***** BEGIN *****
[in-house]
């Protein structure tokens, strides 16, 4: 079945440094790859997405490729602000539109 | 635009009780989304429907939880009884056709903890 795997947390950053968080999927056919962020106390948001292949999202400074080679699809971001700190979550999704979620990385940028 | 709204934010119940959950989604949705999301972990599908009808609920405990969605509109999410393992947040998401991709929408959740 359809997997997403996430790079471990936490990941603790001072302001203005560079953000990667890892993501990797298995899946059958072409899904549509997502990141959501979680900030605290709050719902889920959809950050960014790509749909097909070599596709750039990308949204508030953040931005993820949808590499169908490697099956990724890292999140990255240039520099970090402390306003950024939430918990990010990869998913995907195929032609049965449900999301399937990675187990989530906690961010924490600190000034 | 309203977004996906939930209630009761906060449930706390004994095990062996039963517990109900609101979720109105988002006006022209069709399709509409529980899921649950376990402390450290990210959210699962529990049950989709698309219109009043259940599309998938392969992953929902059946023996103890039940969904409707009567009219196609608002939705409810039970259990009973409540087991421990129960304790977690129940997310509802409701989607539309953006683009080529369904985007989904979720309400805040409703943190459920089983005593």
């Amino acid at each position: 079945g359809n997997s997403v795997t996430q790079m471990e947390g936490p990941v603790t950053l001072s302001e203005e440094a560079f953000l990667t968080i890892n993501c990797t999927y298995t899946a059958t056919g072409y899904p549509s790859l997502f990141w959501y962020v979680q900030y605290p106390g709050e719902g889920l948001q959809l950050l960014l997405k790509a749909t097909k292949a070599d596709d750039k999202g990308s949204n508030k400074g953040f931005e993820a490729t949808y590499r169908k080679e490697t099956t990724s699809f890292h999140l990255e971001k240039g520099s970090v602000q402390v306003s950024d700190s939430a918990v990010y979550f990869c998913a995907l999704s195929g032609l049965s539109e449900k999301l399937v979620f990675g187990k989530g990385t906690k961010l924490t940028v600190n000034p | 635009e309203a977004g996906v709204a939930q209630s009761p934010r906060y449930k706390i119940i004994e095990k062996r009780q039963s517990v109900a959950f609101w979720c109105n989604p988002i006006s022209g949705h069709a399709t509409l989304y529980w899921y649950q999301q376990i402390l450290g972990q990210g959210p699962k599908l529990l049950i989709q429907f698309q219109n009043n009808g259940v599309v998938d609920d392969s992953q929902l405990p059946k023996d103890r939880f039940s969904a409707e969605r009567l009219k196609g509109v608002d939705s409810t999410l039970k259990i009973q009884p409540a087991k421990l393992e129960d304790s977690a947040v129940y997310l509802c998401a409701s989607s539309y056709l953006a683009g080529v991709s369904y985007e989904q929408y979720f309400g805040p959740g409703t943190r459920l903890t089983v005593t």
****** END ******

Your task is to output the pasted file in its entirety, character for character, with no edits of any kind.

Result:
[in-house]
């Protein structure tokens, strides 16, 4: 079945440094790859997405490729602000539109 | 635009009780989304429907939880009884056709903890 795997947390950053968080999927056919962020106390948001292949999202400074080679699809971001700190979550999704979620990385940028 | 709204934010119940959950989604949705999301972990599908009808609920405990969605509109999410393992947040998401991709929408959740 359809997997997403996430790079471990936490990941603790001072302001203005560079953000990667890892993501990797298995899946059958072409899904549509997502990141959501979680900030605290709050719902889920959809950050960014790509749909097909070599596709750039990308949204508030953040931005993820949808590499169908490697099956990724890292999140990255240039520099970090402390306003950024939430918990990010990869998913995907195929032609049965449900999301399937990675187990989530906690961010924490600190000034 | 309203977004996906939930209630009761906060449930706390004994095990062996039963517990109900609101979720109105988002006006022209069709399709509409529980899921649950376990402390450290990210959210699962529990049950989709698309219109009043259940599309998938392969992953929902059946023996103890039940969904409707009567009219196609608002939705409810039970259990009973409540087991421990129960304790977690129940997310509802409701989607539309953006683009080529369904985007989904979720309400805040409703943190459920089983005593």
């Amino acid at each position: 079945g359809n997997s997403v795997t996430q790079m471990e947390g936490p990941v603790t950053l001072s302001e203005e440094a560079f953000l990667t968080i890892n993501c990797t999927y298995t899946a059958t056919g072409y899904p549509s790859l997502f990141w959501y962020v979680q900030y605290p106390g709050e719902g889920l948001q959809l950050l960014l997405k790509a749909t097909k292949a070599d596709d750039k999202g990308s949204n508030k400074g953040f931005e993820a490729t949808y590499r169908k080679e490697t099956t990724s699809f890292h999140l990255e971001k240039g520099s970090v602000q402390v306003s950024d700190s939430a918990v990010y979550f990869c998913a995907l999704s195929g032609l049965s539109e449900k999301l399937v979620f990675g187990k989530g990385t906690k961010l924490t940028v600190n000034p | 635009e309203a977004g996906v709204a939930q209630s009761p934010r906060y449930k706390i119940i004994e095990k062996r009780q039963s517990v109900a959950f609101w979720c109105n989604p988002i006006s022209g949705h069709a399709t509409l989304y529980w899921y649950q999301q376990i402390l450290g972990q990210g959210p699962k599908l529990l049950i989709q429907f698309q219109n009043n009808g259940v599309v998938d609920d392969s992953q929902l405990p059946k023996d103890r939880f039940s969904a409707e969605r009567l009219k196609g509109v608002d939705s409810t999410l039970k259990i009973q009884p409540a087991k421990l393992e129960d304790s977690a947040v129940y997310l509802c998401a409701s989607s539309y056709l953006a683009g080529v991709s369904y985007e989904q929408y979720f309400g805040p959740g409703t943190r459920l903890t089983v005593t």